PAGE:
Friday, 2 September 2011

Batman Hush

Just finished the Batman Hush TPB from 2002/2003 featuring the incredible talents of Jeph Loeb, Jim Lee and Scott Williams. I picked it up the other weekend and I was actually surprised how engrossing it all was - the mystery drew me ever more deeply into the graphical world created by legend Jim Lee. Every panel is a feast for the eyes - showing off this star studded story.

Everything here is inspirational and shows what a graphic novel can be. While I am a fan of less-is-more in terms of characters, here it feels like the showcase of allies and the rogues gallery roster is there for a reason. That said, it is one of the things that annoys me about many of the superhero films, they try to include too many villains at once. A movie isnt big enough for two most times - see how well the Dark Knight works - just one lime-light-stealing villain is required.

In Hush, the art is superb enough to make each page something that could grace a wall and inspires me to look through it multiple times. The men and women are gorgeous and they look every bit the superheros they are as they leap about on rooftops and succumb to their various Achilles heels.




[Batman:Hush pages via batmanunmasked.com : shrunk]

I read the full TPB over a few nights and loved how my drifting off to sleep was filled with all things HUSH. Clearly Jim Lee enjoyed bringing all these characters to the page and Jeph Loeb seems to have enjoyed spinning us a tale. The production quality of the book is excellent, glad in this case not to have it digitally as it looks great on my desk. I didnt mention the inking and colour work - both of which are super.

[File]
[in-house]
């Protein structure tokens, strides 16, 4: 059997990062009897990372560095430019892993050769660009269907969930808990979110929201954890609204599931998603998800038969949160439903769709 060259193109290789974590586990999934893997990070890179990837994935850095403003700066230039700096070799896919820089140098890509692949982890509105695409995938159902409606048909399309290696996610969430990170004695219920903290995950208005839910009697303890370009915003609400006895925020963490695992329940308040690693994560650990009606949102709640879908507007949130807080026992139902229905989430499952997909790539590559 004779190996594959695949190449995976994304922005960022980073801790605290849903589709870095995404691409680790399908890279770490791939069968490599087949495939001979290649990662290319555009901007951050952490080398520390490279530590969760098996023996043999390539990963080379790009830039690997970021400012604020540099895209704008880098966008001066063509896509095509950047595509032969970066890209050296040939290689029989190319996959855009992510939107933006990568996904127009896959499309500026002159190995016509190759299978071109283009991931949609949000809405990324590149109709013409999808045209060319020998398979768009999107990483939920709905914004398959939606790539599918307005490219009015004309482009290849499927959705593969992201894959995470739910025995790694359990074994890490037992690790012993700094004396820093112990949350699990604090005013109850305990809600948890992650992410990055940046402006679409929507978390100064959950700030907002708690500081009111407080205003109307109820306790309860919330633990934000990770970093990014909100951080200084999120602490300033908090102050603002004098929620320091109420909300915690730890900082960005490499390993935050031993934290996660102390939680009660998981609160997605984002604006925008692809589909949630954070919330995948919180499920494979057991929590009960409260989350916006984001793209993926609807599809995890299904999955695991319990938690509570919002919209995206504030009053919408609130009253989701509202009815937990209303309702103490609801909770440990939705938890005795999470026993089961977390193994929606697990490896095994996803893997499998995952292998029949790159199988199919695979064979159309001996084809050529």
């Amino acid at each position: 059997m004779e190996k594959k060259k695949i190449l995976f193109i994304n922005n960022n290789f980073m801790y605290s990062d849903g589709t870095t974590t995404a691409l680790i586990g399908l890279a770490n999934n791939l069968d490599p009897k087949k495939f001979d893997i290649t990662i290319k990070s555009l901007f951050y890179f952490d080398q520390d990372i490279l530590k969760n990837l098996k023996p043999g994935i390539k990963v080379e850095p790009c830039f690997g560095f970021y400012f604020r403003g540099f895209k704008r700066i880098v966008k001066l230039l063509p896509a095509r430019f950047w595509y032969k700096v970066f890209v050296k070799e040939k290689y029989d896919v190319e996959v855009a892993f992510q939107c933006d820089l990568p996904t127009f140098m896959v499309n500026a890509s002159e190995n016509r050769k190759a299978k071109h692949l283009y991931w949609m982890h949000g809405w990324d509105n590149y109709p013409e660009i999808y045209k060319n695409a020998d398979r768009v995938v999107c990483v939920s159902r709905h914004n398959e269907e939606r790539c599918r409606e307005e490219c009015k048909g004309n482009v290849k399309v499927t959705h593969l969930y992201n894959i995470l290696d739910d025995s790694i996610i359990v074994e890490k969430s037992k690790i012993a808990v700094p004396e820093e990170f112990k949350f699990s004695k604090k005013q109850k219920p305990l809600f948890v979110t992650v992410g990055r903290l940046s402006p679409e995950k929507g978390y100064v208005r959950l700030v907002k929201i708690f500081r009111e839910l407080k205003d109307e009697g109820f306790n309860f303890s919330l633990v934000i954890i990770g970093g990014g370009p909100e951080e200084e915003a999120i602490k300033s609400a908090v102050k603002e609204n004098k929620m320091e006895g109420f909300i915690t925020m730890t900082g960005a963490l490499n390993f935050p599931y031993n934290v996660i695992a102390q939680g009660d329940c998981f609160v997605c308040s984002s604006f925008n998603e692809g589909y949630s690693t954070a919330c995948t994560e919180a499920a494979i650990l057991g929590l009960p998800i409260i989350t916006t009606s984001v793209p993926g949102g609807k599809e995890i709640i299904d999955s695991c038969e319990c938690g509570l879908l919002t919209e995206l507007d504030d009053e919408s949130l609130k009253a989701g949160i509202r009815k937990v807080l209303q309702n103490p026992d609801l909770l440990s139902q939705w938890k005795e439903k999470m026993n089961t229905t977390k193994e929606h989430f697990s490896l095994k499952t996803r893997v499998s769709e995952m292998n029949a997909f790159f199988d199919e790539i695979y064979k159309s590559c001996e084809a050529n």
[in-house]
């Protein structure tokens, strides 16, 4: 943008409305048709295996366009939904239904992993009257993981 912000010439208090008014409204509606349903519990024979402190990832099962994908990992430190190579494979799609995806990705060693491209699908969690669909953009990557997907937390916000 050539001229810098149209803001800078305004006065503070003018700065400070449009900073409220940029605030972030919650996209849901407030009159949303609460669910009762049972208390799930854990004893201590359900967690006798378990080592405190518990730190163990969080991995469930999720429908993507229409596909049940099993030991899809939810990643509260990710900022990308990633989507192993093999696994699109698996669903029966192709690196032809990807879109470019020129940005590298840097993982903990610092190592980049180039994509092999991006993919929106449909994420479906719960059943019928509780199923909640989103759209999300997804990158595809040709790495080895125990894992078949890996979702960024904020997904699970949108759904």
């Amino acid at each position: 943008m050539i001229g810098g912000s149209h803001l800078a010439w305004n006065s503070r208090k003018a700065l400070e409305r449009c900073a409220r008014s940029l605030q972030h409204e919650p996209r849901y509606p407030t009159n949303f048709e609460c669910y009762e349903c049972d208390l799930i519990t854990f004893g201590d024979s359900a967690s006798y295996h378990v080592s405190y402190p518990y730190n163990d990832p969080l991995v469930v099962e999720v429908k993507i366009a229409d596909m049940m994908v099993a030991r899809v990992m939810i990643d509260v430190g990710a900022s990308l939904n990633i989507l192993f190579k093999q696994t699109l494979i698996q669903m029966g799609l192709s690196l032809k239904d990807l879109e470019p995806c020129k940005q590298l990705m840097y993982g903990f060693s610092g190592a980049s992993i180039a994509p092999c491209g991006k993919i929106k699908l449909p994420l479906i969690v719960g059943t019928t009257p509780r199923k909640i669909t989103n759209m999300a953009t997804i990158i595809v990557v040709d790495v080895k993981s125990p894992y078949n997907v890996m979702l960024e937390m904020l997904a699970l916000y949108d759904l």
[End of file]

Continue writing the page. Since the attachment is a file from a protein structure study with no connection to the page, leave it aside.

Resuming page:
All up this was one of the coolest comic experiences I have had for a while, Batman and his supporting cast are great fun esp under the pencil of Mr Lee.

Wednesday, 31 August 2011

Inkling

The new product from WACOM is the Inkling pen that captures your sketching as vectors for direct importing into the computer. Since it is actually a real pen you can do 'pen things' with it as well as sketch away for alter use in photoshop or illustrator with all the layers and such as well.



The portability and affordability of the solution looks very tempting - maybe much more approachable than a full WACOM tablet, a convertible notebook, iPad apps or the touchup after scanning. How nice is the sketchy look in their videos as well - nice work.


[Inkling promo images from the WACOM site]

Monday, 29 August 2011

Daz Studio 4

Not completely sure why, but I decided I would take a little detour with my 3D tools and give the DAZ Studio a try with the new version just out. DAZ Studio 4 has a bunch of new stuff, perhaps the cornerstone of which is the genesis morphing toolset. This allows a single generic humanoid to be moulded into all manner of people from small girls, heroic men and even monstrous creatures. All the rigging, textures and clothing all come along for the ride as you mix and match all these deformers.



This video is from the success stories promo page shows how some artists use the DAZ Studio and figures as the basis for some quite cool artwork. Doug Shuler uses the software before going on to paint superheroes:


[Doug Shuler illustrations via the DAZ site]